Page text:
….The circular creates two categories between one class, and it has no nexus to the objects sought to be achieved. Once the law has deemed them legitimate, it would be impermissible to exclude them from being considered under the policy. Exclusion of one class of legitimate children would fail to meet the test of nexus with the object, and it would defeat the purpose of ensuring the dignity of the family of the deceased employee. This judgment has now been followed by a number of High Courts as well.

The Apex Court stated that the appointments made only on the basis of descent is impermissible. However, compassionate appointments are a well-recognised exception to the general rule if they are carved out in the interest of justice to meet public policy considerations. (Para 8) The Compassionate appointment is an exception to the constitutional guarantee under Article 16, a policy for compassionate appointment must be consistent with the mandate of Articles 14 and 16. The policy must not discriminate on grounds mentioned in Article 16(2) including descent which encompasses the familial origins of a person. Familial origins include the validity of the marriage between the parents of the claimants and the claimant’s legitimacy as their child. The policy cannot discriminate on descent by classifying children of deceased employee as legitimate and illegitimate and recognizing only the rights of the legitimate children. (Para 9) The Railway Policy discussed in this case is held to be violative of Article 16(2).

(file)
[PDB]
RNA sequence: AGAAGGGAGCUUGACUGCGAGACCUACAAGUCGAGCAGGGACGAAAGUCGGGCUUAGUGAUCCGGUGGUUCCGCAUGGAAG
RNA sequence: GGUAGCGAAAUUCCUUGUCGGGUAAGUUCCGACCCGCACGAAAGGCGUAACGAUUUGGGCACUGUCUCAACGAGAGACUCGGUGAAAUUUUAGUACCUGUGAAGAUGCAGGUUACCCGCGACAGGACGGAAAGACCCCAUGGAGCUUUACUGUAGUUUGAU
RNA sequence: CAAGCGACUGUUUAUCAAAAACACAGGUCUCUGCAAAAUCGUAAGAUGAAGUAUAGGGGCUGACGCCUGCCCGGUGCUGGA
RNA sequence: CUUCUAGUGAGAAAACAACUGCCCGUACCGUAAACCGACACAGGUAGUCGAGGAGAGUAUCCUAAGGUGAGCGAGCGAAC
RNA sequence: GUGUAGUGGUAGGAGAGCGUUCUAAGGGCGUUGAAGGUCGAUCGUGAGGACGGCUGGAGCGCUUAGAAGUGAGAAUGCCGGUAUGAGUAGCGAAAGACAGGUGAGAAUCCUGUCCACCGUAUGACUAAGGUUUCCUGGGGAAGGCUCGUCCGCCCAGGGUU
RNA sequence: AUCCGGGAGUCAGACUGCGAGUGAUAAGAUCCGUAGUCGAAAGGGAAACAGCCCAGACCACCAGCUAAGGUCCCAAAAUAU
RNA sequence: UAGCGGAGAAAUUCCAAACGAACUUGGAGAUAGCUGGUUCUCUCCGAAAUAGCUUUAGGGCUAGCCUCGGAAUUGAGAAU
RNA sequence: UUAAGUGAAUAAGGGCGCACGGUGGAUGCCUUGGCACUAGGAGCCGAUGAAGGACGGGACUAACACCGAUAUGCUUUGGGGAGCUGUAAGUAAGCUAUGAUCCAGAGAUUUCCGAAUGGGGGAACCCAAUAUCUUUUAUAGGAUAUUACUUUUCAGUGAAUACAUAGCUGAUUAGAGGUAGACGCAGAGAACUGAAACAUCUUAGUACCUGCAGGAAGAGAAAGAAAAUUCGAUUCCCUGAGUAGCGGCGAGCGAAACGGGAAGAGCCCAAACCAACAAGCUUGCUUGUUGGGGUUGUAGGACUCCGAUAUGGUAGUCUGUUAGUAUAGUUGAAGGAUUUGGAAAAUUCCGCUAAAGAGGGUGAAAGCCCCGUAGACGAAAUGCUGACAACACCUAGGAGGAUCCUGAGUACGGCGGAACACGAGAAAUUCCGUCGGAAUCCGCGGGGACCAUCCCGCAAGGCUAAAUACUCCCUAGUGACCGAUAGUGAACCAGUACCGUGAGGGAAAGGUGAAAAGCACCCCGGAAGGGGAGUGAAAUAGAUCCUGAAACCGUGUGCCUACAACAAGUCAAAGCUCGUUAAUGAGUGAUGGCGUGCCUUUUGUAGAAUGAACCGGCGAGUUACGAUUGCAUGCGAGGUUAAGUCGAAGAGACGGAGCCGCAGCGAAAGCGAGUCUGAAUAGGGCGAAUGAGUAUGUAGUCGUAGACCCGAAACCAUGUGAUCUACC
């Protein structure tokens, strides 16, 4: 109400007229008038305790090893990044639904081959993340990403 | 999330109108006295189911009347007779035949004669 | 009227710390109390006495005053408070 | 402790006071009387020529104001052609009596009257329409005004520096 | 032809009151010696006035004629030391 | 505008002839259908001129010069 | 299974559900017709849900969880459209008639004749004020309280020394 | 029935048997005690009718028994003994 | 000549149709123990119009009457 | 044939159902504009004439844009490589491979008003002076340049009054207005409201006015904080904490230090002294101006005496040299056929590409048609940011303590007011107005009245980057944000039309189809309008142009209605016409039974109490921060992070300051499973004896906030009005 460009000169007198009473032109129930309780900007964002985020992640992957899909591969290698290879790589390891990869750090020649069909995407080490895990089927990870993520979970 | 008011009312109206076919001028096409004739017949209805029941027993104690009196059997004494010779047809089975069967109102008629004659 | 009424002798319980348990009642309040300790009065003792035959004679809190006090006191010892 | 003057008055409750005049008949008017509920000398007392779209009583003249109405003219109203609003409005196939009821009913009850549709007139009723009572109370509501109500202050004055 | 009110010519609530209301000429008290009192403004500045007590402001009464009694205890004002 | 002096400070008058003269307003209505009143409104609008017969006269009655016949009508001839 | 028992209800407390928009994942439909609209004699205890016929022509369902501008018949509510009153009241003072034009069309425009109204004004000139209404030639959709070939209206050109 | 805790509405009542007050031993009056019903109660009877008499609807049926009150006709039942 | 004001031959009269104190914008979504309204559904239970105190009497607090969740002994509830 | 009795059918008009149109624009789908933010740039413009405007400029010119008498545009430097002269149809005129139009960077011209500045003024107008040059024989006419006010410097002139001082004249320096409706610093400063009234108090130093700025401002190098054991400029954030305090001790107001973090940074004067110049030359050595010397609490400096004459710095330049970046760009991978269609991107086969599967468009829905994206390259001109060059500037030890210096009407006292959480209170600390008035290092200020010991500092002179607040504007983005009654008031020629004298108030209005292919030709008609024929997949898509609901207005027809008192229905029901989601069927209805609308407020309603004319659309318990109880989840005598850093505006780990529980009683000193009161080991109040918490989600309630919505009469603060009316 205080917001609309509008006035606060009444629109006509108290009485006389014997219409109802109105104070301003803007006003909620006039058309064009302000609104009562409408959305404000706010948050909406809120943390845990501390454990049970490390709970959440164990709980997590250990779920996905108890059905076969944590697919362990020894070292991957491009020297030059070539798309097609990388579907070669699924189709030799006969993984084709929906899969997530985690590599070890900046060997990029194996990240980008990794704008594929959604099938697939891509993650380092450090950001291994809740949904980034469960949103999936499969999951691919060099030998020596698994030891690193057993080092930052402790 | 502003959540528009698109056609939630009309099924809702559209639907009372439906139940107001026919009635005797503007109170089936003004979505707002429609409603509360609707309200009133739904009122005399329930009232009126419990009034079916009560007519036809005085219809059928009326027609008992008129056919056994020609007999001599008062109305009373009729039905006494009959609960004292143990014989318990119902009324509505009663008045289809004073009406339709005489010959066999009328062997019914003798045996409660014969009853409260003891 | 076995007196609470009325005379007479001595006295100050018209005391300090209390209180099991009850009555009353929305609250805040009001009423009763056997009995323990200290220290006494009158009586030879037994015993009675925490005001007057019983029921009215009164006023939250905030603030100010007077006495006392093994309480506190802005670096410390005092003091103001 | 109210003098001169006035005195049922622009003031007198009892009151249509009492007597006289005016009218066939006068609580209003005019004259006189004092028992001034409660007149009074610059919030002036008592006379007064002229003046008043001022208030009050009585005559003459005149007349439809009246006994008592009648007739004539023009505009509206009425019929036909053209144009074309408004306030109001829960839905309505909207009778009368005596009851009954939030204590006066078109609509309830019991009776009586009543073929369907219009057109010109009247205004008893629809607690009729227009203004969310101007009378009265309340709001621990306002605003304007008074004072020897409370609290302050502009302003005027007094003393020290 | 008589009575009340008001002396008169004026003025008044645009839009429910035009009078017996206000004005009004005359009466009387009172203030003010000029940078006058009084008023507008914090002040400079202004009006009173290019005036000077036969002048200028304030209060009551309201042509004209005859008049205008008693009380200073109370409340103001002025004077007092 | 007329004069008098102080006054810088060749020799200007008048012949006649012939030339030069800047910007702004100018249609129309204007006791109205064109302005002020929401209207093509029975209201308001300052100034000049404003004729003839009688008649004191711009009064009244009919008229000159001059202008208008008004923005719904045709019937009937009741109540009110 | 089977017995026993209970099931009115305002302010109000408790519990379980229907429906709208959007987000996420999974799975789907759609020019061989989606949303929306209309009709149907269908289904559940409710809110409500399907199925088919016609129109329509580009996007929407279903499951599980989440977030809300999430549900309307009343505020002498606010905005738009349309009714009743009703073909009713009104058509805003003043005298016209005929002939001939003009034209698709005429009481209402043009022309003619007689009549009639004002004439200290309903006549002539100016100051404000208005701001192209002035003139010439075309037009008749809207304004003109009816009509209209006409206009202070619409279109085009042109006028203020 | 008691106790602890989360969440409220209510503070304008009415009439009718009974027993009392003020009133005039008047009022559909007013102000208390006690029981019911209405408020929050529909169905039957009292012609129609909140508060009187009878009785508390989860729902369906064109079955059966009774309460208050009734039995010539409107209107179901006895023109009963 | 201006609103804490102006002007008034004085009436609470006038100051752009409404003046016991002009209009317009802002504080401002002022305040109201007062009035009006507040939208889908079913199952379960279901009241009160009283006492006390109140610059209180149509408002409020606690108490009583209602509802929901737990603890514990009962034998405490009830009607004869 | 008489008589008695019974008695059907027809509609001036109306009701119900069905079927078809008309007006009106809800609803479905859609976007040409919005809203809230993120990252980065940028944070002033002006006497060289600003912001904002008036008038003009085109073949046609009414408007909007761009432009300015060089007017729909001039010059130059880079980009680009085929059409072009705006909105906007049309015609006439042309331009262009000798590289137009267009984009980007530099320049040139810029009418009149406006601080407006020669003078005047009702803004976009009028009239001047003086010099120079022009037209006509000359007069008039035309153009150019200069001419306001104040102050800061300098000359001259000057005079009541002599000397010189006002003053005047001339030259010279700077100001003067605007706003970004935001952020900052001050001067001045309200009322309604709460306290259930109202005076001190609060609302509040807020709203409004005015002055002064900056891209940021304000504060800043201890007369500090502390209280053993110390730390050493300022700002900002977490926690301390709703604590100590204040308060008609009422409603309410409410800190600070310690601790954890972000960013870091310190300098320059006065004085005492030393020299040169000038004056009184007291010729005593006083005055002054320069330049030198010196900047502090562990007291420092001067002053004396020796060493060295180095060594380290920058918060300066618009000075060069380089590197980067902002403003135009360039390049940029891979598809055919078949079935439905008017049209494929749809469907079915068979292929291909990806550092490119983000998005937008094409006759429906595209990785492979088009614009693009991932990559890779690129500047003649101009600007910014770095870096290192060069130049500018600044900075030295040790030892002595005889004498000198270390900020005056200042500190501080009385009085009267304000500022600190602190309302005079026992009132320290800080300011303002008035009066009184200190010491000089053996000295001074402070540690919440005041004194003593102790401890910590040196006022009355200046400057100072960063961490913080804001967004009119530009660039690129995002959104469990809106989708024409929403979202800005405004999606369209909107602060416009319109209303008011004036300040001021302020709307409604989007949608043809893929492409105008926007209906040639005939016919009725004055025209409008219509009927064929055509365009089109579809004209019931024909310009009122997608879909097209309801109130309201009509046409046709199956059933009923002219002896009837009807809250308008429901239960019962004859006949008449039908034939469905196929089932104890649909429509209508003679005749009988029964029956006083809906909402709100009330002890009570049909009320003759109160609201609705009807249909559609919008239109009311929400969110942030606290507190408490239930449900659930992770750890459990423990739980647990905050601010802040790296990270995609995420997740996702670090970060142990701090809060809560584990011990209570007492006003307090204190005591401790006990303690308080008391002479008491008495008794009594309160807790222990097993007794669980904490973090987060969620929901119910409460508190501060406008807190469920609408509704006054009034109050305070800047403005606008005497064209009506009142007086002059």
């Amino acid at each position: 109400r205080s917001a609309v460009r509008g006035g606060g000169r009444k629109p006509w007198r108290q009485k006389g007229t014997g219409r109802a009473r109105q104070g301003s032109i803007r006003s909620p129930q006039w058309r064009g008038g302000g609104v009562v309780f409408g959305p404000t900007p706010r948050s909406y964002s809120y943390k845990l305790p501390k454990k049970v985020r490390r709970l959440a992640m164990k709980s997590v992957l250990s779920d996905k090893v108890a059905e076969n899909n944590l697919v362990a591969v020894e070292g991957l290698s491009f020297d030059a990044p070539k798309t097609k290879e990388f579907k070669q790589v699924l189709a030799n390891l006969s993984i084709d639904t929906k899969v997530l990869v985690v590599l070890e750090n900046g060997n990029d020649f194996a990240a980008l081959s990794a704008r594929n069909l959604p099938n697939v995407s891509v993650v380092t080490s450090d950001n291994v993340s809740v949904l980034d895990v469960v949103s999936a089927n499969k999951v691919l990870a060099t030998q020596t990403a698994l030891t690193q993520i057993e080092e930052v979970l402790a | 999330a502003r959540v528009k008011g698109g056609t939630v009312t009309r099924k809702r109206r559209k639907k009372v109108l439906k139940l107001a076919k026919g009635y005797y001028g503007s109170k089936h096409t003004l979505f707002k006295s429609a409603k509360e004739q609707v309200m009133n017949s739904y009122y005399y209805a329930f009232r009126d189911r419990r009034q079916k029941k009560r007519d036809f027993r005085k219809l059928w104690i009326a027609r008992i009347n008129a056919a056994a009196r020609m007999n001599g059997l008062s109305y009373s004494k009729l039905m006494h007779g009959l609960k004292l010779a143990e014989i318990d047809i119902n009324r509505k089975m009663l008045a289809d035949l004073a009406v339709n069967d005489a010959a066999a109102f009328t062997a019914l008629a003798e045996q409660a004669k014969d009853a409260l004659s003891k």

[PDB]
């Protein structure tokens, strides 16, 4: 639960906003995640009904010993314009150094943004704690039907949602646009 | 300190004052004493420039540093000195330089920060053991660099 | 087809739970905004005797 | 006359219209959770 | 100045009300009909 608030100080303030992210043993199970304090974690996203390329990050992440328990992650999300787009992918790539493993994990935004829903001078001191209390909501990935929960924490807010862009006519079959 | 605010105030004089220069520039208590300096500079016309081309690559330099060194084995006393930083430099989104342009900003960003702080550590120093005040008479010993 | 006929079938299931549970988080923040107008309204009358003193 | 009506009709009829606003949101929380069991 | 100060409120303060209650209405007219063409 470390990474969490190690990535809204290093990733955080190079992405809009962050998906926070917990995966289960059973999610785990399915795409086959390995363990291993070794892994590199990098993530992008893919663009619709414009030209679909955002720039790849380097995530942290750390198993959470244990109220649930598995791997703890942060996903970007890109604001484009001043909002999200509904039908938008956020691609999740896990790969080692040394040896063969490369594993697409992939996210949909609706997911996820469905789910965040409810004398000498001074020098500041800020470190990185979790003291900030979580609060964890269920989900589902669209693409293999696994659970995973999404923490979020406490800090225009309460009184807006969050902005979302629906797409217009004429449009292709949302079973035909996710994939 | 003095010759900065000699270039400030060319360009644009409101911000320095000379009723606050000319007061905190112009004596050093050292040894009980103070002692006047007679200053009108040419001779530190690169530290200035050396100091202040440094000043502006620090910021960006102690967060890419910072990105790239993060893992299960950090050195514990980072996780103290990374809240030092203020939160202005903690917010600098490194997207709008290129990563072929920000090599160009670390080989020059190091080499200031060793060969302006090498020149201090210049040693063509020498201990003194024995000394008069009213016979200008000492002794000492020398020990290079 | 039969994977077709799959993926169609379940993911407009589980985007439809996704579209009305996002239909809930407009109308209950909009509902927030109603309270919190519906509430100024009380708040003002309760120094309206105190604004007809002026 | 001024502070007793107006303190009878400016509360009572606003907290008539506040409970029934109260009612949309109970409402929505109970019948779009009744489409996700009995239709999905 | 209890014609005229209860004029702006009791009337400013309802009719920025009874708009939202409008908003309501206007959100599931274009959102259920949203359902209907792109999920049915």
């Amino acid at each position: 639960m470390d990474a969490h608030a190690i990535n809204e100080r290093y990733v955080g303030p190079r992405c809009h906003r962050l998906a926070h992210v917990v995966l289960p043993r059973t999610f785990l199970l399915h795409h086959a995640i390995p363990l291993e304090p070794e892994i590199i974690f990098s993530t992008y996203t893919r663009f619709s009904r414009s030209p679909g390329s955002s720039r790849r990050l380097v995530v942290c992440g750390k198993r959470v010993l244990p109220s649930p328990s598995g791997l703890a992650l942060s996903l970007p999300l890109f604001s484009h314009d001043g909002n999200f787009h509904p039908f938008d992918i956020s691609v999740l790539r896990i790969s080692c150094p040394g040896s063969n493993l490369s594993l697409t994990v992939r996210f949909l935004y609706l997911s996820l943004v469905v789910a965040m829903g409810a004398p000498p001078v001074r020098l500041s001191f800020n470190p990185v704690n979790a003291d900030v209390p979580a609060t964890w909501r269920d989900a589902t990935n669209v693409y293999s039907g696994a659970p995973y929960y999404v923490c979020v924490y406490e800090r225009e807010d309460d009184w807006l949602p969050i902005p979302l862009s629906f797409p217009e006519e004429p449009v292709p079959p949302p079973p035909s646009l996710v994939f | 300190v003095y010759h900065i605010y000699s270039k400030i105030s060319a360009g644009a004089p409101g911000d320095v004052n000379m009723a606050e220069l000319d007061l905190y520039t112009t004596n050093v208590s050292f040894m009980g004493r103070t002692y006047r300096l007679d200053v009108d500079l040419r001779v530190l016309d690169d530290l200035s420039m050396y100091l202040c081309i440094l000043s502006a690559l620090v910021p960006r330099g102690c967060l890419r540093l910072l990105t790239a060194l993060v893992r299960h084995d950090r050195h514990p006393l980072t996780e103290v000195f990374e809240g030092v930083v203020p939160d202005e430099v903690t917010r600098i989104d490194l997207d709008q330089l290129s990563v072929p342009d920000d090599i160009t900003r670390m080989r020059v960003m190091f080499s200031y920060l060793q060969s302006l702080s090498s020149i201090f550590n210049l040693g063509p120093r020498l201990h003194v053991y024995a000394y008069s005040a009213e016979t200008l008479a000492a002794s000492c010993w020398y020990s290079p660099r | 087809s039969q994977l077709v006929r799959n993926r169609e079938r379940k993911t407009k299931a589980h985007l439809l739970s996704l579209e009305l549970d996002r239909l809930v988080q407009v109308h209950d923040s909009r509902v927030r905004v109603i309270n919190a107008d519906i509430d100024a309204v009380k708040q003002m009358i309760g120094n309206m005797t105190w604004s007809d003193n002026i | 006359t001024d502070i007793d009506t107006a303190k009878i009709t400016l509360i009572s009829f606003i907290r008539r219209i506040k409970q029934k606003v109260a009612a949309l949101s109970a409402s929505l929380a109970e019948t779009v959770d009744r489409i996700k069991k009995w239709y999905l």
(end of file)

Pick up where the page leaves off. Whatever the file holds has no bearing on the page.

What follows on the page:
Given the above, we hold that the issue arising for consideration, in this case, is covered by the judgment of this Court in Union of India and Ors. V. V.K. Tripathi and consequently the judgment and order dated 18.01.2018 of the High Court of Judicature at Patna passed in CWJC No. 18153 of 2017 is set aside. As we have held that appellant No.1, Shri Manish Kumar, cannot be denied consideration under the scheme of compassionate appointments only because he is the son of the second wife, there shall be a direction to consider his case as per the extant policy. The Authorities shall be entitled to scrutinize whether the application for compassionate appointment fulfils all other requirements in accordance with the law. The process of consideration of the application shall be completed within a period of three months from today. (Para 11)

The appeal is accordingly allowed. Parties shall bear their own costs. (Para 12)


Cases Referred

1. Union of India v. V. R. Tripathi, (2019) 14 SCC 646.

2. Namita Goldar and Another v. Union of India and Others, (2010) 1 Cal. LJ 464.

3. K. Santhosha v. Karnataka Power Transmission Corp Limited, 2022 (!) Kant LJ 154.

4. Yuvraj DajeeKhadake v. Union of India, 2019 SCC OnLine Bom 299.

5. Union of India v. Rohit Chand, 2020 SCC OnLine Del 157.

6. V. Sivamurthy v. State of A.P and Others, (2008) 13 SCC 730.

7. Director General of Posts v. K. Chandrashekar Rao, (2013) 3 SCC 310.

8. State of Haryana v. Ankur Gupta, (2003) 7 SCC 704.

9. Yogender Pal Singh v. Union of India, (1987) 1 SCC 631.

10. Gazula Dasaratha Rama Rao v. State of Andhra Pradesh and Others, (1961) 2 SCR 931.

11. Union of India v. Pankaj Kumar Sharma, MANU/DE/3959/2014.